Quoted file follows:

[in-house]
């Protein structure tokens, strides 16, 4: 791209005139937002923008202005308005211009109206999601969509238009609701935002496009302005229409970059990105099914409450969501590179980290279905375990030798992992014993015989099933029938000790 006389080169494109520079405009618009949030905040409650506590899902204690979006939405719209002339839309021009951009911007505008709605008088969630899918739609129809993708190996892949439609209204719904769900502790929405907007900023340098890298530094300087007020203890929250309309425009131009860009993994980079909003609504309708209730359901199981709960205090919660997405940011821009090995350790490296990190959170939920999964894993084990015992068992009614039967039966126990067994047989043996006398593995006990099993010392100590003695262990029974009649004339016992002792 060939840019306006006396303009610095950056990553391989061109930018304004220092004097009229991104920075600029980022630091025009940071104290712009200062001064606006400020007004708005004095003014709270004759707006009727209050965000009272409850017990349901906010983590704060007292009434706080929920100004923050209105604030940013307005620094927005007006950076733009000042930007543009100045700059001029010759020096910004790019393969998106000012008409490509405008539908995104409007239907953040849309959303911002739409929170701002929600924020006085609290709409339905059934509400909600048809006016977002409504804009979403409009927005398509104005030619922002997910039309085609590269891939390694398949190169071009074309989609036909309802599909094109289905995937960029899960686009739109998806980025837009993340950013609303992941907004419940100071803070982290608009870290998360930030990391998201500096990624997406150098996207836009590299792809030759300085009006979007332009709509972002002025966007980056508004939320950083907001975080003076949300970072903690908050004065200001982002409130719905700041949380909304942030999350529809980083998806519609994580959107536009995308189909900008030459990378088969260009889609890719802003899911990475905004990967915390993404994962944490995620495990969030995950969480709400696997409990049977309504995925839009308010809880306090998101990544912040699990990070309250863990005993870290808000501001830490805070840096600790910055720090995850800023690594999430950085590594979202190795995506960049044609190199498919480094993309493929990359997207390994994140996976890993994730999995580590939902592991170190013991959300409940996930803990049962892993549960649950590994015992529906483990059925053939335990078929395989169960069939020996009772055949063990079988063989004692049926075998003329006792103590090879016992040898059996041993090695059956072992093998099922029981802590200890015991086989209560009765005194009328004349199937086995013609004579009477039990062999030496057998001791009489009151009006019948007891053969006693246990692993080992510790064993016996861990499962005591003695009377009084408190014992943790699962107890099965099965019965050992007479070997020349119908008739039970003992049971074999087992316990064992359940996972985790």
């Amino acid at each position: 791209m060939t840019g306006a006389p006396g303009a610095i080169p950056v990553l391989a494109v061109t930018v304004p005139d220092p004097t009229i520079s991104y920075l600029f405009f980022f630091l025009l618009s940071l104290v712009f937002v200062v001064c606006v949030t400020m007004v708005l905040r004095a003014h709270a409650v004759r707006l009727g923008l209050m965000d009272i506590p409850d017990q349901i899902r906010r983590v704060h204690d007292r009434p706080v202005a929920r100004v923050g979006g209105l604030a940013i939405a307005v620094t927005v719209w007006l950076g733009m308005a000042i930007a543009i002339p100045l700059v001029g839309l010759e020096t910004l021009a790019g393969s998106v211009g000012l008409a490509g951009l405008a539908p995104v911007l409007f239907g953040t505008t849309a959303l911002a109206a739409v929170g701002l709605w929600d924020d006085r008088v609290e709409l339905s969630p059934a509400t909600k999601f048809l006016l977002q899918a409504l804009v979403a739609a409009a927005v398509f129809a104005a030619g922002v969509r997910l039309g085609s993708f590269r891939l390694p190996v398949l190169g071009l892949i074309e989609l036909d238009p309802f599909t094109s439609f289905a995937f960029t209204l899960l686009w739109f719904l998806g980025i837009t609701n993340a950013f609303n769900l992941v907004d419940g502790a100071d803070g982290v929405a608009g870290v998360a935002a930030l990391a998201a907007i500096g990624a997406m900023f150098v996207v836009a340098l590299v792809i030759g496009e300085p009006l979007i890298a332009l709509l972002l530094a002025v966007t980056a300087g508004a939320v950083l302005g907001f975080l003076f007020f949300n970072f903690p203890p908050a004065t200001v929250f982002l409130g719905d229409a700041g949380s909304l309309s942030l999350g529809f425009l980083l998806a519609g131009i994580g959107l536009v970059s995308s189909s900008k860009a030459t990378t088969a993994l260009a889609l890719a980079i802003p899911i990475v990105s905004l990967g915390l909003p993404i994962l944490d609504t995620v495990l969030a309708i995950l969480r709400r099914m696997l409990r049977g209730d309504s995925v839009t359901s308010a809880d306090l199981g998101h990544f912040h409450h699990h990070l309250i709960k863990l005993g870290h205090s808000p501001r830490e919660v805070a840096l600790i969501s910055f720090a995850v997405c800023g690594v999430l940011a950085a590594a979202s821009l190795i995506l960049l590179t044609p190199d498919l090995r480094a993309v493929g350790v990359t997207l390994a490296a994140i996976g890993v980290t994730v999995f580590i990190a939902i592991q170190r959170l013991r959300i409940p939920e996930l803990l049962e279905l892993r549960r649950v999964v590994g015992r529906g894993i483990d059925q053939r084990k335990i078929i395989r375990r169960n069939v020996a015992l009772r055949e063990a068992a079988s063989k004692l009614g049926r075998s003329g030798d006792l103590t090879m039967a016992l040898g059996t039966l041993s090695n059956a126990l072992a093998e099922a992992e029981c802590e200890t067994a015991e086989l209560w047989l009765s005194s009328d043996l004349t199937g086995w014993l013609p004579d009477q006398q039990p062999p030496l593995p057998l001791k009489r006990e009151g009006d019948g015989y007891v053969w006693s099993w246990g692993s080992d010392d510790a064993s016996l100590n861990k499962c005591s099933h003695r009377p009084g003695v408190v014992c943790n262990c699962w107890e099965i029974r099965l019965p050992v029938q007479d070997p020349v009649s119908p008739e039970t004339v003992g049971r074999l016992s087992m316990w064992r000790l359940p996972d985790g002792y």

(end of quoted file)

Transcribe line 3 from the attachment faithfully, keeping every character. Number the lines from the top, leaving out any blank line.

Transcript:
């Amino acid at each position: 791209m060939t840019g306006a006389p006396g303009a610095i080169p950056v990553l391989a494109v061109t930018v304004p005139d220092p004097t009229i520079s991104y920075l600029f405009f980022f630091l025009l618009s940071l104290v712009f937002v200062v001064c606006v949030t400020m007004v708005l905040r004095a003014h709270a409650v004759r707006l009727g923008l209050m965000d009272i506590p409850d017990q349901i899902r906010r983590v704060h204690d007292r009434p706080v202005a929920r100004v923050g979006g209105l604030a940013i939405a307005v620094t927005v719209w007006l950076g733009m308005a000042i930007a543009i002339p100045l700059v001029g839309l010759e020096t910004l021009a790019g393969s998106v211009g000012l008409a490509g951009l405008a539908p995104v911007l409007f239907g953040t505008t849309a959303l911002a109206a739409v929170g701002l709605w929600d924020d006085r008088v609290e709409l339905s969630p059934a509400t909600k999601f048809l006016l977002q899918a409504l804009v979403a739609a409009a927005v398509f129809a104005a030619g922002v969509r997910l039309g085609s993708f590269r891939l390694p190996v398949l190169g071009l892949i074309e989609l036909d238009p309802f599909t094109s439609f289905a995937f960029t209204l899960l686009w739109f719904l998806g980025i837009t609701n993340a950013f609303n769900l992941v907004d419940g502790a100071d803070g982290v929405a608009g870290v998360a935002a930030l990391a998201a907007i500096g990624a997406m900023f150098v996207v836009a340098l590299v792809i030759g496009e300085p009006l979007i890298a332009l709509l972002l530094a002025v966007t980056a300087g508004a939320v950083l302005g907001f975080l003076f007020f949300n970072f903690p203890p908050a004065t200001v929250f982002l409130g719905d229409a700041g949380s909304l309309s942030l999350g529809f425009l980083l998806a519609g131009i994580g959107l536009v970059s995308s189909s900008k860009a030459t990378t088969a993994l260009a889609l890719a980079i802003p899911i990475v990105s905004l990967g915390l909003p993404i994962l944490d609504t995620v495990l969030a309708i995950l969480r709400r099914m696997l409990r049977g209730d309504s995925v839009t359901s308010a809880d306090l199981g998101h990544f912040h409450h699990h990070l309250i709960k863990l005993g870290h205090s808000p501001r830490e919660v805070a840096l600790i969501s910055f720090a995850v997405c800023g690594v999430l940011a950085a590594a979202s821009l190795i995506l960049l590179t044609p190199d498919l090995r480094a993309v493929g350790v990359t997207l390994a490296a994140i996976g890993v980290t994730v999995f580590i990190a939902i592991q170190r959170l013991r959300i409940p939920e996930l803990l049962e279905l892993r549960r649950v999964v590994g015992r529906g894993i483990d059925q053939r084990k335990i078929i395989r375990r169960n069939v020996a015992l009772r055949e063990a068992a079988s063989k004692l009614g049926r075998s003329g030798d006792l103590t090879m039967a016992l040898g059996t039966l041993s090695n059956a126990l072992a093998e099922a992992e029981c802590e200890t067994a015991e086989l209560w047989l009765s005194s009328d043996l004349t199937g086995w014993l013609p004579d009477q006398q039990p062999p030496l593995p057998l001791k009489r006990e009151g009006d019948g015989y007891v053969w006693s099993w246990g692993s080992d010392d510790a064993s016996l100590n861990k499962c005591s099933h003695r009377p009084g003695v408190v014992c943790n262990c699962w107890e099965i029974r099965l019965p050992v029938q007479d070997p020349v009649s119908p008739e039970t004339v003992g049971r074999l016992s087992m316990w064992r000790l359940p996972d985790g002792y």